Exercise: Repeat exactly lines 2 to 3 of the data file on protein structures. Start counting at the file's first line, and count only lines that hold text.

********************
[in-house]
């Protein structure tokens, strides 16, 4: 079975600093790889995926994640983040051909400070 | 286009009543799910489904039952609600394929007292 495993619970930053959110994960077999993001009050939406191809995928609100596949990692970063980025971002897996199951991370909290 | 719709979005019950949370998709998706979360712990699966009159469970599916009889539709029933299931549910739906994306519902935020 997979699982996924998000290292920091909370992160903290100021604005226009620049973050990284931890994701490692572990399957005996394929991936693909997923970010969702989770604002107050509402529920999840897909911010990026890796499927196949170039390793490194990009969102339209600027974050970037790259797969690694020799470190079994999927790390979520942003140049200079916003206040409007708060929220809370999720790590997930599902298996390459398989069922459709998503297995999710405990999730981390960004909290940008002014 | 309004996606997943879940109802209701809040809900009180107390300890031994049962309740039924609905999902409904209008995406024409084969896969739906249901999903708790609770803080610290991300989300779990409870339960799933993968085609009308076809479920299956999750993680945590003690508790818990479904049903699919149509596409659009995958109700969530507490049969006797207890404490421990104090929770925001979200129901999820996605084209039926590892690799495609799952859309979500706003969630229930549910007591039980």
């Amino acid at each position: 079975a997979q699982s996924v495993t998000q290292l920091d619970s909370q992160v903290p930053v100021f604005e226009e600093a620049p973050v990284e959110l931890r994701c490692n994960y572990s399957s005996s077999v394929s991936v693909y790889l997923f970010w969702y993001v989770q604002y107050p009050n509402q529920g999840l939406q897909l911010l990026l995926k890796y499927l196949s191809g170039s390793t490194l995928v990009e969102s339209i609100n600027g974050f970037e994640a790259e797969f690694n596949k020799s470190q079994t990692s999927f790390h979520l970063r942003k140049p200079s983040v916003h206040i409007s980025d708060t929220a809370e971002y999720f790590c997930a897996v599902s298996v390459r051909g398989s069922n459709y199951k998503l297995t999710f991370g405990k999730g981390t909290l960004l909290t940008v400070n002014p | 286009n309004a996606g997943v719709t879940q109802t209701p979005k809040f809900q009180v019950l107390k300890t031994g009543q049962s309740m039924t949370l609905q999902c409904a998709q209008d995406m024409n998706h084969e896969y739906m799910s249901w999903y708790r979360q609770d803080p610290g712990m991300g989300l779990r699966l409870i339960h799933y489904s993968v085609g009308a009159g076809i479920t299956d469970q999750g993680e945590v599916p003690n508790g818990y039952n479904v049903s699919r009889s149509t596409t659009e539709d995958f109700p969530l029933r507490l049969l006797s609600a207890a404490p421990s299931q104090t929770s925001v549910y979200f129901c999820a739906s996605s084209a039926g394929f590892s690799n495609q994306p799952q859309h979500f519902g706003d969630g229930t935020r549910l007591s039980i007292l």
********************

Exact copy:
């Protein structure tokens, strides 16, 4: 079975600093790889995926994640983040051909400070 | 286009009543799910489904039952609600394929007292 495993619970930053959110994960077999993001009050939406191809995928609100596949990692970063980025971002897996199951991370909290 | 719709979005019950949370998709998706979360712990699966009159469970599916009889539709029933299931549910739906994306519902935020 997979699982996924998000290292920091909370992160903290100021604005226009620049973050990284931890994701490692572990399957005996394929991936693909997923970010969702989770604002107050509402529920999840897909911010990026890796499927196949170039390793490194990009969102339209600027974050970037790259797969690694020799470190079994999927790390979520942003140049200079916003206040409007708060929220809370999720790590997930599902298996390459398989069922459709998503297995999710405990999730981390960004909290940008002014 | 309004996606997943879940109802209701809040809900009180107390300890031994049962309740039924609905999902409904209008995406024409084969896969739906249901999903708790609770803080610290991300989300779990409870339960799933993968085609009308076809479920299956999750993680945590003690508790818990479904049903699919149509596409659009995958109700969530507490049969006797207890404490421990104090929770925001979200129901999820996605084209039926590892690799495609799952859309979500706003969630229930549910007591039980």
């Amino acid at each position: 079975a997979q699982s996924v495993t998000q290292l920091d619970s909370q992160v903290p930053v100021f604005e226009e600093a620049p973050v990284e959110l931890r994701c490692n994960y572990s399957s005996s077999v394929s991936v693909y790889l997923f970010w969702y993001v989770q604002y107050p009050n509402q529920g999840l939406q897909l911010l990026l995926k890796y499927l196949s191809g170039s390793t490194l995928v990009e969102s339209i609100n600027g974050f970037e994640a790259e797969f690694n596949k020799s470190q079994t990692s999927f790390h979520l970063r942003k140049p200079s983040v916003h206040i409007s980025d708060t929220a809370e971002y999720f790590c997930a897996v599902s298996v390459r051909g398989s069922n459709y199951k998503l297995t999710f991370g405990k999730g981390t909290l960004l909290t940008v400070n002014p | 286009n309004a996606g997943v719709t879940q109802t209701p979005k809040f809900q009180v019950l107390k300890t031994g009543q049962s309740m039924t949370l609905q999902c409904a998709q209008d995406m024409n998706h084969e896969y739906m799910s249901w999903y708790r979360q609770d803080p610290g712990m991300g989300l779990r699966l409870i339960h799933y489904s993968v085609g009308a009159g076809i479920t299956d469970q999750g993680e945590v599916p003690n508790g818990y039952n479904v049903s699919r009889s149509t596409t659009e539709d995958f109700p969530l029933r507490l049969l006797s609600a207890a404490p421990s299931q104090t929770s925001v549910y979200f129901c999820a739906s996605s084209a039926g394929f590892s690799n495609q994306p799952q859309h979500f519902g706003d969630g229930t935020r549910l007591s039980i007292l």